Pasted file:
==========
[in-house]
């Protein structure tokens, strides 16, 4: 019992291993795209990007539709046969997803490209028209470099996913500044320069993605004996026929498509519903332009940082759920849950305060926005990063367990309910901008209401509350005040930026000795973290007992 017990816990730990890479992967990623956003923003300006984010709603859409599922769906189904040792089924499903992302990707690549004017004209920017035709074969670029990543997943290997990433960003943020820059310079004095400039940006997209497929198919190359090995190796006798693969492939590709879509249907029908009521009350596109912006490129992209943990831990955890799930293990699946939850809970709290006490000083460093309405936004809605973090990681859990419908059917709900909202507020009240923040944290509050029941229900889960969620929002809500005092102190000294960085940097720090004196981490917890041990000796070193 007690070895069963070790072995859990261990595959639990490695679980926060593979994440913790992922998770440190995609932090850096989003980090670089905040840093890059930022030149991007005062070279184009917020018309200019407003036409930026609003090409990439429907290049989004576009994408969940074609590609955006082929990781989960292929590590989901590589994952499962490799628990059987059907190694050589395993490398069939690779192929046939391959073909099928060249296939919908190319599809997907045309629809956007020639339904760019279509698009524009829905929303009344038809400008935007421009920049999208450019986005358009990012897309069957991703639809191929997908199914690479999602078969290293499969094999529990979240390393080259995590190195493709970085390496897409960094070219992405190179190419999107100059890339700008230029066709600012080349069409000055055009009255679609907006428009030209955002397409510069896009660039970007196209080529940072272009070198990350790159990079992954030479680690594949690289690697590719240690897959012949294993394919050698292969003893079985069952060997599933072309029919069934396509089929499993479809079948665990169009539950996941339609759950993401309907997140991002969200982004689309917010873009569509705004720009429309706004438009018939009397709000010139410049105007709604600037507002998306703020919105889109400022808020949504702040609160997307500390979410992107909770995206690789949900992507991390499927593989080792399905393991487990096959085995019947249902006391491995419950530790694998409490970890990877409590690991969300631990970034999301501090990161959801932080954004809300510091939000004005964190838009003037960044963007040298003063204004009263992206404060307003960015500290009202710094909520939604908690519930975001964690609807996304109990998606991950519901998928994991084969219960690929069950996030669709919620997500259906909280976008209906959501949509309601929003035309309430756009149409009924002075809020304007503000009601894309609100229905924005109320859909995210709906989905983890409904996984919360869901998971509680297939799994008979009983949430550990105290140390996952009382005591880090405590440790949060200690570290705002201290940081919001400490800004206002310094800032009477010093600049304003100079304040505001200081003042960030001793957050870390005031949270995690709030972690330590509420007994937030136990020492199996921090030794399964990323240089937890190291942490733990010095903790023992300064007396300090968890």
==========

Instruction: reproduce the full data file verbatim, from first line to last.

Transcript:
[in-house]
């Protein structure tokens, strides 16, 4: 019992291993795209990007539709046969997803490209028209470099996913500044320069993605004996026929498509519903332009940082759920849950305060926005990063367990309910901008209401509350005040930026000795973290007992 017990816990730990890479992967990623956003923003300006984010709603859409599922769906189904040792089924499903992302990707690549004017004209920017035709074969670029990543997943290997990433960003943020820059310079004095400039940006997209497929198919190359090995190796006798693969492939590709879509249907029908009521009350596109912006490129992209943990831990955890799930293990699946939850809970709290006490000083460093309405936004809605973090990681859990419908059917709900909202507020009240923040944290509050029941229900889960969620929002809500005092102190000294960085940097720090004196981490917890041990000796070193 007690070895069963070790072995859990261990595959639990490695679980926060593979994440913790992922998770440190995609932090850096989003980090670089905040840093890059930022030149991007005062070279184009917020018309200019407003036409930026609003090409990439429907290049989004576009994408969940074609590609955006082929990781989960292929590590989901590589994952499962490799628990059987059907190694050589395993490398069939690779192929046939391959073909099928060249296939919908190319599809997907045309629809956007020639339904760019279509698009524009829905929303009344038809400008935007421009920049999208450019986005358009990012897309069957991703639809191929997908199914690479999602078969290293499969094999529990979240390393080259995590190195493709970085390496897409960094070219992405190179190419999107100059890339700008230029066709600012080349069409000055055009009255679609907006428009030209955002397409510069896009660039970007196209080529940072272009070198990350790159990079992954030479680690594949690289690697590719240690897959012949294993394919050698292969003893079985069952060997599933072309029919069934396509089929499993479809079948665990169009539950996941339609759950993401309907997140991002969200982004689309917010873009569509705004720009429309706004438009018939009397709000010139410049105007709604600037507002998306703020919105889109400022808020949504702040609160997307500390979410992107909770995206690789949900992507991390499927593989080792399905393991487990096959085995019947249902006391491995419950530790694998409490970890990877409590690991969300631990970034999301501090990161959801932080954004809300510091939000004005964190838009003037960044963007040298003063204004009263992206404060307003960015500290009202710094909520939604908690519930975001964690609807996304109990998606991950519901998928994991084969219960690929069950996030669709919620997500259906909280976008209906959501949509309601929003035309309430756009149409009924002075809020304007503000009601894309609100229905924005109320859909995210709906989905983890409904996984919360869901998971509680297939799994008979009983949430550990105290140390996952009382005591880090405590440790949060200690570290705002201290940081919001400490800004206002310094800032009477010093600049304003100079304040505001200081003042960030001793957050870390005031949270995690709030972690330590509420007994937030136990020492199996921090030794399964990323240089937890190291942490733990010095903790023992300064007396300090968890």